The stock market sell-off of 2007-2009 bears out this cautionary approach. During that period, Apple released its original iPhone, followed by the iPhone 3G, the iPod touch, the MacBook Air, and a variety of updates to their Mac line. They were seeing record earnings quarter after quarter, not missing a single beat, yet the stock dropped from roughly $202 to $78 in that period. Why? Because stocks react to people, not analysts.

Apple’s stock and earnings don’t go hand in hand | The TechBlock

AAPL falls victim to ‘overinflated expectations’

Posted in アップル, 株価, 業績 by shiro on 2013年1月25日


The Obvious But Hidden Secrets Behind Apple’s Record Numbers And Stock Price Crash | Mac360

Yes, I know. That’s absurd. And that’s how Wall Street works. What’s really broken with Apple? The company’s inability to surpass overinflated expectations. It’s as simple as that. Almost.

Revenue and profits are slowing down. They’re growing slower as a percentage over previous growth rates. Rates. Not actual numbers. Once a company hits $100-billion in annual revenue, growth of 20-percent requires another $20-billion in revenue in just a year. That kind of growth rate is difficult to maintain, regardless of how stellar the finances.

AAPL falls victim to ‘overinflated expectations’ | The Loop

Apple Confronts the Law of Large Numbers |

If Apple’s share price grew even 20 percent a year for the next decade, which is far below its current blistering pace, its $500 billion market capitalization would be more than $3 trillion by 2022. That is bigger than the 2011 gross domestic product of France or Brazil.

Put another way, to increase its revenue by 20 percent, Apple has to generate additional sales of more than $9 billion in its next fourth quarter. A company with only $1 billion in sales has to come up with just another $200 million.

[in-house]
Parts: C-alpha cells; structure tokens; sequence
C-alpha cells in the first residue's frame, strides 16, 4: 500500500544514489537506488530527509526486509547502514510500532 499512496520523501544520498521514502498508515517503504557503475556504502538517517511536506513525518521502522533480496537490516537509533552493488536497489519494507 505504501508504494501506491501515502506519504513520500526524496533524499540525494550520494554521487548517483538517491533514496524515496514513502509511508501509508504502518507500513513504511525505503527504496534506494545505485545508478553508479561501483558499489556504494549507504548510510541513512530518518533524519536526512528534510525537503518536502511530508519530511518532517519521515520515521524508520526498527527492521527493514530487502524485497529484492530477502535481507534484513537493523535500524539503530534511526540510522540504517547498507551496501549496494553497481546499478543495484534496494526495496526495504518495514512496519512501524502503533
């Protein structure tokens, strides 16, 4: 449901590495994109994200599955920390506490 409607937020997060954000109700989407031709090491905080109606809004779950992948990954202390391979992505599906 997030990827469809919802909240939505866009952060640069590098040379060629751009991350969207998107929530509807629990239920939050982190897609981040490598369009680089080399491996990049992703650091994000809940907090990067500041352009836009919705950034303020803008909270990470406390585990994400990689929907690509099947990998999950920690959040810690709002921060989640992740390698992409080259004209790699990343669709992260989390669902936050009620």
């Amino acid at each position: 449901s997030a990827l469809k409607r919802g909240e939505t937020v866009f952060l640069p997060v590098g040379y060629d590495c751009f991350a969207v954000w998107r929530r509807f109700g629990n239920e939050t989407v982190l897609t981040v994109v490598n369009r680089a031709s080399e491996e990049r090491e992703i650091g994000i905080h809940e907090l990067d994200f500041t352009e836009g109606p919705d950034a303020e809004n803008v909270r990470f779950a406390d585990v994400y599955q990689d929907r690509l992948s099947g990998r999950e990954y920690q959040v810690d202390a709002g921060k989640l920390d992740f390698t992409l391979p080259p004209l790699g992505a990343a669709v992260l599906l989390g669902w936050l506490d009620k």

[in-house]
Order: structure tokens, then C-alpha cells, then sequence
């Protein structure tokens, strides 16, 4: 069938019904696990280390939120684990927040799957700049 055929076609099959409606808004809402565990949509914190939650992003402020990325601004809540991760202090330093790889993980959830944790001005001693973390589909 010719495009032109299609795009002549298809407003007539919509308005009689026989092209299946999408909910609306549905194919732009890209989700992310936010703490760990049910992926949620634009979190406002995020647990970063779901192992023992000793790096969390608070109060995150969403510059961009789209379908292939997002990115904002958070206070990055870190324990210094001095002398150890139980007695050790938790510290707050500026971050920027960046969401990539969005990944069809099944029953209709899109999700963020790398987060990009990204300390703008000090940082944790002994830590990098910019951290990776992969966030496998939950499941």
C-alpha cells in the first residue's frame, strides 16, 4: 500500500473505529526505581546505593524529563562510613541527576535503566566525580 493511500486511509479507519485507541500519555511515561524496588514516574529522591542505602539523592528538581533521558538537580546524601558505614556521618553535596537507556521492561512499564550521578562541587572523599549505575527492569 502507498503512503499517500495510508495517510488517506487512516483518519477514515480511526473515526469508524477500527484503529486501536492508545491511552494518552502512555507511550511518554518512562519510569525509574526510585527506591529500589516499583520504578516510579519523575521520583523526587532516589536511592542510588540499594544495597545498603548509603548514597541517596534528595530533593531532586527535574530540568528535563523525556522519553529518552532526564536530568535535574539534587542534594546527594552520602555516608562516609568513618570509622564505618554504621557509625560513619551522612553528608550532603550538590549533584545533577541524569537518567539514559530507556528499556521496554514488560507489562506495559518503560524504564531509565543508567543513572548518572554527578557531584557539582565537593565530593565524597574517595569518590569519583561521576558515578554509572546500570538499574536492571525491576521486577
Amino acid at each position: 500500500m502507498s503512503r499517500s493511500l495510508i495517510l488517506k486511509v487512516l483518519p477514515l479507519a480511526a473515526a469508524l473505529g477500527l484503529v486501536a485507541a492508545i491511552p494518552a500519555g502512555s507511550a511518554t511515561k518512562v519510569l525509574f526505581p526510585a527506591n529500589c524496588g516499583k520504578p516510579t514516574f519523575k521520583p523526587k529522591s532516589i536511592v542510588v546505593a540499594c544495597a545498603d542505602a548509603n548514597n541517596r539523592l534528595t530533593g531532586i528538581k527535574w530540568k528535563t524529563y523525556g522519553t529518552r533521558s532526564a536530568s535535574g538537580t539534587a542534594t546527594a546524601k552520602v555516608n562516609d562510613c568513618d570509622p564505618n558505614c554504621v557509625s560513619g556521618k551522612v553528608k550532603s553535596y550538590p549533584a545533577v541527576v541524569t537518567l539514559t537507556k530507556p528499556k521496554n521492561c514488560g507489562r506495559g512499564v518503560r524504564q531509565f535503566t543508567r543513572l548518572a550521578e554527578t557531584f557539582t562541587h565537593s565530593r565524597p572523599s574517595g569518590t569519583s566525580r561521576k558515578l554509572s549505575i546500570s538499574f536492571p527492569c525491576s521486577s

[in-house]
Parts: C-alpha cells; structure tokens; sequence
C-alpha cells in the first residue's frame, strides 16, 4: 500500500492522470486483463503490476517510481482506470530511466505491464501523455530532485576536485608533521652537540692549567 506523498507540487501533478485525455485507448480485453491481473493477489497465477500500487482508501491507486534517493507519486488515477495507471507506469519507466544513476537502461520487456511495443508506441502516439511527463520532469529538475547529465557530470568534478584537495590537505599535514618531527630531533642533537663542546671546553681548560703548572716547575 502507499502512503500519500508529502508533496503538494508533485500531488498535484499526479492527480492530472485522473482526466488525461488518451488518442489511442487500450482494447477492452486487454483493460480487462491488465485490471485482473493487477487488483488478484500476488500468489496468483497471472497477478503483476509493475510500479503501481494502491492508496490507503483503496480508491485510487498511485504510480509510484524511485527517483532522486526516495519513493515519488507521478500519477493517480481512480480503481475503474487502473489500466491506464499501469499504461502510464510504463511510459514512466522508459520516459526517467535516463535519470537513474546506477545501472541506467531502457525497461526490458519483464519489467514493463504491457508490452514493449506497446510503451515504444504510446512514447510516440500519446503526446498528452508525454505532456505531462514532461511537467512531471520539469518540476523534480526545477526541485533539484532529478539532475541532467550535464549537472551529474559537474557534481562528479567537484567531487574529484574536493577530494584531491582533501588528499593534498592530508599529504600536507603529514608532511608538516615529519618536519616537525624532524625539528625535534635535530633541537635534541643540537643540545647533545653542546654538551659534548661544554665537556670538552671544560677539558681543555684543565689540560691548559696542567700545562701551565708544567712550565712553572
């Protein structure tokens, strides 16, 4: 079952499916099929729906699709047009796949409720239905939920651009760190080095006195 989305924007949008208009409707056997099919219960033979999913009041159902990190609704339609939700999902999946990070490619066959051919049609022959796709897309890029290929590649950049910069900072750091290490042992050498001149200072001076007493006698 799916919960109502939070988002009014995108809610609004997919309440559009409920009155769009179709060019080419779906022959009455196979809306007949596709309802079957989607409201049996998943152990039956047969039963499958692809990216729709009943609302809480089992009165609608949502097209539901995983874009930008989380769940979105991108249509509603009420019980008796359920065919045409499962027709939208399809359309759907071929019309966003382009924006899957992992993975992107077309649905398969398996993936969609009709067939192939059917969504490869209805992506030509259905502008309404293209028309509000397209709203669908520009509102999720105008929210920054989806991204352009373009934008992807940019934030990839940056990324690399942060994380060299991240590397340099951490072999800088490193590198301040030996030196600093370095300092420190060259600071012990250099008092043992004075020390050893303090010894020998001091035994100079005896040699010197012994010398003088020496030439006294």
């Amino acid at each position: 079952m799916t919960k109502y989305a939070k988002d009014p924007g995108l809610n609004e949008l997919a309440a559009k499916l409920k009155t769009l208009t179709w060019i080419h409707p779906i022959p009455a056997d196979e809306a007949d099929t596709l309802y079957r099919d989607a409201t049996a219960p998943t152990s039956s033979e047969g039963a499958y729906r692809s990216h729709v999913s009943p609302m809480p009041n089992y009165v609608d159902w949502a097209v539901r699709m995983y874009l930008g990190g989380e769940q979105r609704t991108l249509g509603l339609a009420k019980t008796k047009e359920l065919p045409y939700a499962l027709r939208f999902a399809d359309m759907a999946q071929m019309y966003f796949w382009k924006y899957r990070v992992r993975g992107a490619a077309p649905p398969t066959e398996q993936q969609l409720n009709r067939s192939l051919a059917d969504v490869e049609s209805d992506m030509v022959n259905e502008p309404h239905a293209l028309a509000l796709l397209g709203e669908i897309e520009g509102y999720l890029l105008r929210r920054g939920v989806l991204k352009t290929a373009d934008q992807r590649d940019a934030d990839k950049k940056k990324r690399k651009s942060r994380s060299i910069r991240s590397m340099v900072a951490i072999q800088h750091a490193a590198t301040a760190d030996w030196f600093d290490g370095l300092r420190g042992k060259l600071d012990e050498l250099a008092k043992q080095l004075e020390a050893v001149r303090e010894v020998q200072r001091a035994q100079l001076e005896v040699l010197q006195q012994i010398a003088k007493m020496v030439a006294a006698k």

The Law of Large Numbers | Daring Fireball

The Apple paradox | Benedict Evans

As an investor, therefore, are you buying a company with high growth and continued high profits, slowing growth and the same high profits, or the same growth and (due to cheaper products) lower profit? It really isn’t clear. More cynically, this is a catch 22: high numbers mean saturation (bad), and low numbers mean slowing growth (bad).

Finally, Apple has got to the point where all news is bad news.

The Apple Paradox | Daring Fireball

With Apple, What A Difference A Week Makes

Posted in アップル, 株価, 業績 by shiro on 2013年1月25日


With Apple, What A Difference A Week Makes | TechCrunch

But there is a pretty simple way to explain one level of “disappointment” today — just as there was in Q4 of last year. While that was all about a shift in the iPhone release cycle (which led to the perfect storm that was Q1 2012 — which is directly related to this year — more below), this year was all about one week. One. Little. Week.

What Apple tried to alert everyone to multiple times over the past quarter, but few seemed to remember, is that Q1 2012 was an anomaly. It was 14 weeks long, versus the standard 13 weeks Apple uses to calculate a quarter. This year, things were back to normal: 13 weeks.

Just to beat the dead horse, … | MG Siegler ‏@parislemon

Just to beat the dead horse, last quarter: Microsoft revenues: $21.46 billion. iPhone revenues: $30.66 billion. Yes, just iPhone.